Following similar “leads” to the other financial capitals of Europe—Frankfurt, Zurich, Geneva—Israel discovered it was maddeningly difficult to trade the mythical bonds. It was also treacherous. Israel was chased through the streets of London by rival factions, he tells me, assaulted in Amsterdam, and dragged behind a vehicle in Zurich.
Along the way, Nichols gave Israel a master class in alternate world history. “The government has been keeping things from the public for years,” Israel remembers Nichols saying. “The people you think are running things—politicians, bankers, diplomats—are not even halfway up the food chain.”
“I’ve heard that there are five families that run the world,” Israel said.
“Thirteen,” corrected Nichols.
Israel reveled in the intrigue as he was ushered into the world of black ops—or what passed for black ops in Nichols’s telling. Like learning to check for a tail in the reflection in your own sunglasses, shopping at the Counter Spy Shop in London’s Mayfair, or speaking only in whispers, preferably whispered codes. Israel came to call the conspiracy “the Octopus”—the title of an unfinished book by the journalist Danny Casolaro, who died under mysterious circumstances in 1991 while investigating PROMIS. His death had been reported in Time magazine, Vanity Fair, and The Village Voice; Israel believed he’d been “suicided” by Nichols.
But the weeks continued to pass without a single trade. Nichols told Israel the market schedule was limited and the “paper” was scarce. Hoping to force some action by creating leverage, Israel wired his $150,999,847.42 back to Bayou’s Citibank account in New York. He may even have begun to doubt that Nichols could pull it off.
Then, in July, Nichols announced that he had found a tranche of bonds in Germany. Israel had to act immediately, Nichols said, if he was going to cash in on the trade with Postbank in Hamburg.
Before Israel was willing to send the money back to Europe, where Nichols could gain access to it, he insisted on meeting an official at Postbank. Following Nichols’s instructions, Israel flew to Hamburg, rendezvousing first with a man he was told was Pakistani intelligence and given a bag containing two 9-mm. Beretta handguns, each equipped with a silencer.
Nichols arrived the next morning, in full black-ops mode: Hundreds of operatives had descended on Hamburg to try to stop them from making a trade, Nichols told Israel, and urban combat was highly likely.
The meeting was scheduled for Saturday morning, a short walk from the hotel. As Israel and Nichols cautiously made their way, the streets of Hamburg seemed eerily empty. Israel and Nichols were greeted by a German banker at the rear entrance to a nondescript brown-brick building and ushered through the back door and into the lobby—completely deserted, aside from two cleaners vacuuming. In an office, the banker explained that the transaction involved $2 billion in medium-term-note prime-bank debentures. The instruments were “seasoned,” he said, meaning they’d been traded already.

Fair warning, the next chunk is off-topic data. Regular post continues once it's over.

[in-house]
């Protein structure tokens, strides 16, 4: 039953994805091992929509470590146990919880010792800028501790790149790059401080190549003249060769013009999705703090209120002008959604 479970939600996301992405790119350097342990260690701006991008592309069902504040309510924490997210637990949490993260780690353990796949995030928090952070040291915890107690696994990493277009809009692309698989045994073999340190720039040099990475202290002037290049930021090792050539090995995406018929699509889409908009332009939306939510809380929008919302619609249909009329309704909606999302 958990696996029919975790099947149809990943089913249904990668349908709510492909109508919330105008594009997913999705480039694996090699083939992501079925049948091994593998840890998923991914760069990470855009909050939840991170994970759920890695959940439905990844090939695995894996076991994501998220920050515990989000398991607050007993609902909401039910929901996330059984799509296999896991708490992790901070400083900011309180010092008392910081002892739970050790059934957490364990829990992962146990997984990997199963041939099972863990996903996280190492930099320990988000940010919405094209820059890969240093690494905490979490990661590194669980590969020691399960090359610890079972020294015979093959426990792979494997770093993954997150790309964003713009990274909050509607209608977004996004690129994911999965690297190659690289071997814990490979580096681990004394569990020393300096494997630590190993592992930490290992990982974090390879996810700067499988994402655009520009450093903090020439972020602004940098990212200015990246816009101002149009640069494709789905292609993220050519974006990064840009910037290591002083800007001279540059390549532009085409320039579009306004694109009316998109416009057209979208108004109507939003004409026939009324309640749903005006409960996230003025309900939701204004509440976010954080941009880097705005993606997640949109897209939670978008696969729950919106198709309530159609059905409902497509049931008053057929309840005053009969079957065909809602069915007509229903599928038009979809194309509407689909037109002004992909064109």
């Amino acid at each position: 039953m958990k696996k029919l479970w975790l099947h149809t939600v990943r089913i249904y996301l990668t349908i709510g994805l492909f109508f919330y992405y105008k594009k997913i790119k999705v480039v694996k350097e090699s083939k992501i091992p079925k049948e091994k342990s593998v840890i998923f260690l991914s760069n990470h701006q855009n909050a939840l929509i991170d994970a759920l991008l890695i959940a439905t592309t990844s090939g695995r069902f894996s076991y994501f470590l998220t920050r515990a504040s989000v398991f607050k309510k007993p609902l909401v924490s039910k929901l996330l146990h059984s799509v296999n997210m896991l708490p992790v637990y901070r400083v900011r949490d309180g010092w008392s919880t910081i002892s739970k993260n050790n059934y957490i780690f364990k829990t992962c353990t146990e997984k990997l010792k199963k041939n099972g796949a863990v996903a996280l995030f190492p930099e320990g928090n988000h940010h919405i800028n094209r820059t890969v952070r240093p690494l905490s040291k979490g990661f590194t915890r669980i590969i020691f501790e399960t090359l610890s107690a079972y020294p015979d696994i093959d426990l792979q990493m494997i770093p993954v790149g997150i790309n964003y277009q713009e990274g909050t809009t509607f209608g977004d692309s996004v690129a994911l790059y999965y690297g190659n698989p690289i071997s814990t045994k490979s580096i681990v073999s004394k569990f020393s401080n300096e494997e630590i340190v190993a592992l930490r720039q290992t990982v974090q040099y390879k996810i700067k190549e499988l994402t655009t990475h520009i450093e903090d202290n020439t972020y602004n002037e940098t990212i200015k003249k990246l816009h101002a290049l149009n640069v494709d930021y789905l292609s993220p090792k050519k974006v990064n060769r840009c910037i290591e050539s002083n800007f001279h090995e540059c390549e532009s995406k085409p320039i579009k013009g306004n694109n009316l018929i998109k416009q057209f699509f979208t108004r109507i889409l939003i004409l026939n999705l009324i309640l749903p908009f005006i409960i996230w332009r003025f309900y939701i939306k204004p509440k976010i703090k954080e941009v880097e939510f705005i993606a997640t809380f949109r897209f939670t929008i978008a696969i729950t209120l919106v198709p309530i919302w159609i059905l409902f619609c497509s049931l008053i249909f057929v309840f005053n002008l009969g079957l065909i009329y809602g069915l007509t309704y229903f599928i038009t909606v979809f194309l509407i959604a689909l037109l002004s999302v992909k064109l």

To perform the final step of due diligence, Nichols borrowed a phone to call Phil Severt (also a pseudonym), who Nichols claimed was a former Reagan official and a member of the Trilateral Commission who would be responsible for the charitable component of the trade—a water-treatment facility outside Karachi. Israel had talked to Severt once before—it was a conversation that had made a strong impression on him.
“When we spoke, Severt repeatedly told me he had what he called a stupid face,” Israel recalls. “He said he had the kind of face that was instantly forgettable. He could vanish into crowds. He said he was invisible because his face was so average—so stupid.”
Severt assured the men that the Karachi initiative was in place. All that remained was for Israel to transfer $120 million to a “non-depletion” account in Postbank.
For security purposes, Israel left the meeting ahead of Nichols, walking out the back door.
“Across the street there was a man standing next to a telephone pole,” Israel remembers. “He was short, maybe five-five, wearing a turban. He appeared to be Pakistani. One of his eyes drooped down. He started to walk toward me. As I got near him, he passed by and he said—I swear to God—he said, ‘You have a really smart face.’ I stopped dead. I knew it was Severt telling me he’d sent people to watch us in Hamburg. So I threw the guy against the wall and asked what the fuck was going on. He wouldn’t talk to me, not in English. All of a sudden he could only speak Urdu. He kept saying the same thing—‘No, sahib, no, sahib.’
“I let him go. I walked a couple more steps, and then I turned around to see if Bob was behind me. As I turned, I saw the guy reach into his jacket and pull out a gun. Now Bob was coming out of the building. The guy was taking aim to shoot Bob. I pulled my Beretta out, and I shot at the guy. I hit him in the left hip. Everything was moving in slow motion. The guy dropped the gun and fell to the ground. By that time, Bob had pulled out his gun, and he plugged the guy in the right shoulder. I walked over and shot him in the head. Point-blank. Killing him. His head exploded all over the sidewalk. Blood and brains were everywhere.